Soon to be freed from behind bars: A South Dakota man blamed for the Sunny Isles Beach slaying of his boss — a nationally known figure in the door-to-door magazine subscription sales business.
Jeremy Johnson, 26, pleaded no contest Thursday in Miami-Dade circuit court to aggravated assault and guilty to the armed burglary that ended in the killing of Robert Spruiell in May 2008.
Spruiell was a prominent clan member on the outer-lying Hawaiian island of Molokai, where he owned the community’s only restaurant at the time.
Miami-Dade police alleged that Johnson and Spruiell burst into a room at the Golden Nugget motel on Collins Avenue and attacked the tenant, who stabbed Spruiell to death.
Johnson originally had been charged with second-degree felony murder because the armed burglary led to his employer’s demise. On Thursday, prosecutors reduced the charge to aggravated assault and Johnson agreed to a five-year sentence.
With credit for time served since 2008, he’ll likely be free in a few days.
Spruiell, 38, owned a series of Arizona door-to-door subscription companies – an industry that has drawn scorn from consumer advocates for allegations of fraud, improper background checks and exploitation of youngsters who criss-cross the nation hawking magazines.
His company was sued in 2008 after two salespeople were charged with murdering a New Mexico couple; the salesmen later were exonerated when DNA proved another man actually committed the crime.
Spruiell was well-liked by his salespeople and adamantly defended them, especially against the influence of drugs.
In May 2008, his group had been staying at the Golden Nugget, 18555 Collins Ave. He had confronted a motel tenant, Jesus Cisneros, over cocaine the man allegedly supplied to a salesperson.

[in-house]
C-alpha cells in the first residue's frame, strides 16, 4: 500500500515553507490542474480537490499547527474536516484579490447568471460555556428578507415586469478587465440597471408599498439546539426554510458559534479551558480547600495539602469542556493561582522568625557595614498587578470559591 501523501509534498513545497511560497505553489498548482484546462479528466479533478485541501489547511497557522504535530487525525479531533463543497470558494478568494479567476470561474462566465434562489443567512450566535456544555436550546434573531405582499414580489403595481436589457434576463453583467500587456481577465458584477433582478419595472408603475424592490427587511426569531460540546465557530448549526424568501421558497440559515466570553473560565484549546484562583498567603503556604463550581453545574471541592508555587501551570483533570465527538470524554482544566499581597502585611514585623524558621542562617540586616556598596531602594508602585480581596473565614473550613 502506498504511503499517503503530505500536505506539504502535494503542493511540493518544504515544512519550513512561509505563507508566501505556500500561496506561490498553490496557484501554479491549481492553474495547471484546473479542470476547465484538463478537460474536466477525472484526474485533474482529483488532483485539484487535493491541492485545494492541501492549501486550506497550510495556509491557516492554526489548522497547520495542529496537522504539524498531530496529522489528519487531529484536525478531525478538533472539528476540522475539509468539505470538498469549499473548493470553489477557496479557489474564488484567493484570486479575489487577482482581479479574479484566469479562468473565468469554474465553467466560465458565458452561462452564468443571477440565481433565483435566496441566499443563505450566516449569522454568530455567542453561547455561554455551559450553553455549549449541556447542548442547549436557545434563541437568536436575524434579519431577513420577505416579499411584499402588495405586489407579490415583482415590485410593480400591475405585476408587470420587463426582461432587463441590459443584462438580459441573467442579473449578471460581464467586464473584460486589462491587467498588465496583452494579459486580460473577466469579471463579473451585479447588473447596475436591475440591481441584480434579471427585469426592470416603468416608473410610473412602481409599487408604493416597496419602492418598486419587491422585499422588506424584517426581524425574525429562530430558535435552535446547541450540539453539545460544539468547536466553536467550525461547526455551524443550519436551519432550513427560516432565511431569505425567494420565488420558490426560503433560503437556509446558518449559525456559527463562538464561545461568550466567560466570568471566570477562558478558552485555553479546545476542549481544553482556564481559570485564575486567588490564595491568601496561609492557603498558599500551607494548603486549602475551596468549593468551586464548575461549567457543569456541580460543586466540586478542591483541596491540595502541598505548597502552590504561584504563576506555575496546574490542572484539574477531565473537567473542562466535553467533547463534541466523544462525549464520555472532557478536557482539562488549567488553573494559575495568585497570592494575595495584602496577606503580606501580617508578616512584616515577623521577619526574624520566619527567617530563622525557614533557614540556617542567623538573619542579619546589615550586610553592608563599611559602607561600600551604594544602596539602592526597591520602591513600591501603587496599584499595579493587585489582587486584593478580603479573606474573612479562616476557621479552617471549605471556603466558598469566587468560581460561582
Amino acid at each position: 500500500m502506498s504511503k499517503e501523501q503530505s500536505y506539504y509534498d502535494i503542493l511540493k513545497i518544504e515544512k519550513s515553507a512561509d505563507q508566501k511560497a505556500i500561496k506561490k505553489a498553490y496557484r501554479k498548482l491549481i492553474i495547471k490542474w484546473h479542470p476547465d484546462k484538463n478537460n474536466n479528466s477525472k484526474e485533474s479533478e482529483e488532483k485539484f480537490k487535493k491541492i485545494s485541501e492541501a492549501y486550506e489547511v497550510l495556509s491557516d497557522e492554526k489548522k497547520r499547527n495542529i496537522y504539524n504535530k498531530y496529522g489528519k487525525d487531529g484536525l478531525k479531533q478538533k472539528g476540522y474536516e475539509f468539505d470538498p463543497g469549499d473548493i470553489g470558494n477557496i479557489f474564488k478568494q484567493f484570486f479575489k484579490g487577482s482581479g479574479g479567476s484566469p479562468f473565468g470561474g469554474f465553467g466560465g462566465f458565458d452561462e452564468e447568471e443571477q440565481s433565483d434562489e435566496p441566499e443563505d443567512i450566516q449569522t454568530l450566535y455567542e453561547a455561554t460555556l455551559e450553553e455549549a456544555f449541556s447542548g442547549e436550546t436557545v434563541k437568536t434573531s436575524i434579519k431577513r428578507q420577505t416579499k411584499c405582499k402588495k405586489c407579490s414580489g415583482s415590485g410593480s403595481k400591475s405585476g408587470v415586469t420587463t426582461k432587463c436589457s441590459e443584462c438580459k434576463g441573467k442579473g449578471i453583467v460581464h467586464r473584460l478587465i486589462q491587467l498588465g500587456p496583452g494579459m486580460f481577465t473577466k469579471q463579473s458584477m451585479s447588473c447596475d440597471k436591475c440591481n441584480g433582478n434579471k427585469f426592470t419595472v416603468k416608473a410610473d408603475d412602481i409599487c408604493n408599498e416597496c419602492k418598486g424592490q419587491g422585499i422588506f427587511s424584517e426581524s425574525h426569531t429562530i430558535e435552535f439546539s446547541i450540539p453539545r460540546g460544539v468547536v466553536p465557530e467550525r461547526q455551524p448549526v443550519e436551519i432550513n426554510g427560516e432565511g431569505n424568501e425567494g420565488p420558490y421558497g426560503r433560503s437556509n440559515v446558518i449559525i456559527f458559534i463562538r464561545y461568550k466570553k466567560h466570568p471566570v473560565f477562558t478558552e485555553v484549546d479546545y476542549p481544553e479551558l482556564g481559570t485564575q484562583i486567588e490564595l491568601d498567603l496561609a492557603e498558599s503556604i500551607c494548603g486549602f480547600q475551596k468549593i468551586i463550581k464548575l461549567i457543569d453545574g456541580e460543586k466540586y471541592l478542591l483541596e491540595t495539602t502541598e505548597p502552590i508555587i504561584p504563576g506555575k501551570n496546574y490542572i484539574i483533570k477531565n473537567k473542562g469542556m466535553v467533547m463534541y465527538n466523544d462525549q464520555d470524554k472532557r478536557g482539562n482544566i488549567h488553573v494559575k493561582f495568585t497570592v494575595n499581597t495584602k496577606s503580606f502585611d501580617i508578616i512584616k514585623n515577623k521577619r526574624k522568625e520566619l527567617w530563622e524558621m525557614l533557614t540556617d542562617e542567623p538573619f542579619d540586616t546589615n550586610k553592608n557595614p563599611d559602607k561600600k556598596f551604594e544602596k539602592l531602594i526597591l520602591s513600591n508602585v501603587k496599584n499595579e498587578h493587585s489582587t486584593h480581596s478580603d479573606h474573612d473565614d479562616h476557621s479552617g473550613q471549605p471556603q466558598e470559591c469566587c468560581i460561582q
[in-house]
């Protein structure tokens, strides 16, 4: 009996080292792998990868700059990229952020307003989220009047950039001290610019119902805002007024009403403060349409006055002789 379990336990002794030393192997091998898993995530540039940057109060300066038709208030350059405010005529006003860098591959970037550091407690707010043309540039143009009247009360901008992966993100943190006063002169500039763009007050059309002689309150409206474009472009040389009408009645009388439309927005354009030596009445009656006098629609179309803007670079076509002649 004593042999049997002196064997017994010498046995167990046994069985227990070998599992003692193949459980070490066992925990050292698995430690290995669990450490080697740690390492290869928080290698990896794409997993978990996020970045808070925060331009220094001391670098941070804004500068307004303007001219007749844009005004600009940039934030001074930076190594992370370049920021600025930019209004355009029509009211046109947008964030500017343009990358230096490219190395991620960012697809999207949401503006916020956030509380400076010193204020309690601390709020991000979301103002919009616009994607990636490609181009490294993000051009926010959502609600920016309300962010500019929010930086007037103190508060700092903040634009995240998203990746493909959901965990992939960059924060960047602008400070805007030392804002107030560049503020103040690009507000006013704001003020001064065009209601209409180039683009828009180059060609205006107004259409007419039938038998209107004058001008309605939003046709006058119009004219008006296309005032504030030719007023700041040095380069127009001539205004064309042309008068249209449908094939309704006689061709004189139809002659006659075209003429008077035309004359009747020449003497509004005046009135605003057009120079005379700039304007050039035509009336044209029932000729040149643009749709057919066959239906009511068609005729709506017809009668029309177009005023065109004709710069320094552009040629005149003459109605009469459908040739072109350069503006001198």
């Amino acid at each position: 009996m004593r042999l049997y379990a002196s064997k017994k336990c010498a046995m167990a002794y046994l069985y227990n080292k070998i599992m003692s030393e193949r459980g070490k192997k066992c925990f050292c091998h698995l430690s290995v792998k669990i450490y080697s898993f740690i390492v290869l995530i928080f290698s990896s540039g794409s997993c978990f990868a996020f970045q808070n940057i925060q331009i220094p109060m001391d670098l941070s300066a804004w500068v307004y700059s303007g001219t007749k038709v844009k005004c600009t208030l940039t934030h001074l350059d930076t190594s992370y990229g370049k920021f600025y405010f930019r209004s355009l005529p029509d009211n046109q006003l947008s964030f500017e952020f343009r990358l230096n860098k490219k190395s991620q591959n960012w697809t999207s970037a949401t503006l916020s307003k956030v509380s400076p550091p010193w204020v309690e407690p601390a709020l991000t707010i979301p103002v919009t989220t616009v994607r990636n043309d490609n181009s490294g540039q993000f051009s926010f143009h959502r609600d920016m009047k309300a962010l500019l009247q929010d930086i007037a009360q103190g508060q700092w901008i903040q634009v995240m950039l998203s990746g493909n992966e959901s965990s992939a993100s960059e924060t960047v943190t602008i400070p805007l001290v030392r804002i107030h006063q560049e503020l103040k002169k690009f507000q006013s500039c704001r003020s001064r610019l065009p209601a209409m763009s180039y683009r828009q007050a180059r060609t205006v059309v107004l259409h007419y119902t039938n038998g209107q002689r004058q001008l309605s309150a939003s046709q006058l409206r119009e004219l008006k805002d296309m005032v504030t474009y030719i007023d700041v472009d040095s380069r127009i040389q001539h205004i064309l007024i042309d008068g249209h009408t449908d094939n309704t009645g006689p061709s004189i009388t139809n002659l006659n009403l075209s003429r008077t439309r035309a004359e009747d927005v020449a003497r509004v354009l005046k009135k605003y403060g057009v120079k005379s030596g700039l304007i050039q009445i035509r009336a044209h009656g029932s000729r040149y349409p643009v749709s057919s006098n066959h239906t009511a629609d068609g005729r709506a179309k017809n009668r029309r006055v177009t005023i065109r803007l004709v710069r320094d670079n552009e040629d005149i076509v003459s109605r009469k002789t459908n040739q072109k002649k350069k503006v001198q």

Spruiell went to Cisneros’ room and got into to a fight. Cisneros claimed Spruiell was stabbed to death when he wrestled a knife away. He claimed self-defense. Detectives arrested Johnson.
But for prosecutors, Cisneros proved a troubling victim and witness. He had recorded 13 arrests since 2000, including a conviction for cocaine possession and resisting arrest with violence two years before the stabbing.
He also gave shifting versions of what happened. Defense attorney Phillip Reizenstein says that at trial, he would have proved that Cisneros was the one who produced the knife, stabbing Spruiell 14 times on the left side of the body, making him the clear aggressor.
“This is very bittersweet,” Reizenstein said of the plea deal. “But Jeremy has waited a long time and he wanted to go home. He took a plea deal that amounted to credit for time served.”
Johnson pleaded no contest to aggravated assault, and because he was granted a “withhold of adjudication,” it won’t show on his felony record. He also pleaded guilty to the armed burglary, which will show on his criminal history.
Spruiell, known in Hawaii as Kamuela Kamakana, was born of an islander mother and before his death had recently bought a bar-restaurant on the rural island of Molokai. The business employed 43 people on a sparsely populated island hard-hit by tough economic times.
He also owned a 9-acre ranch on Molokai, where his ashes were scattered after his death. His estate later sold off the business and the ranch.
“We’re just carrying on,” his uncle, Pete Gonsalves, said Thursday. “It’s been four-and-half years and we still think about him all the time. It’s just a sad part of our family history.”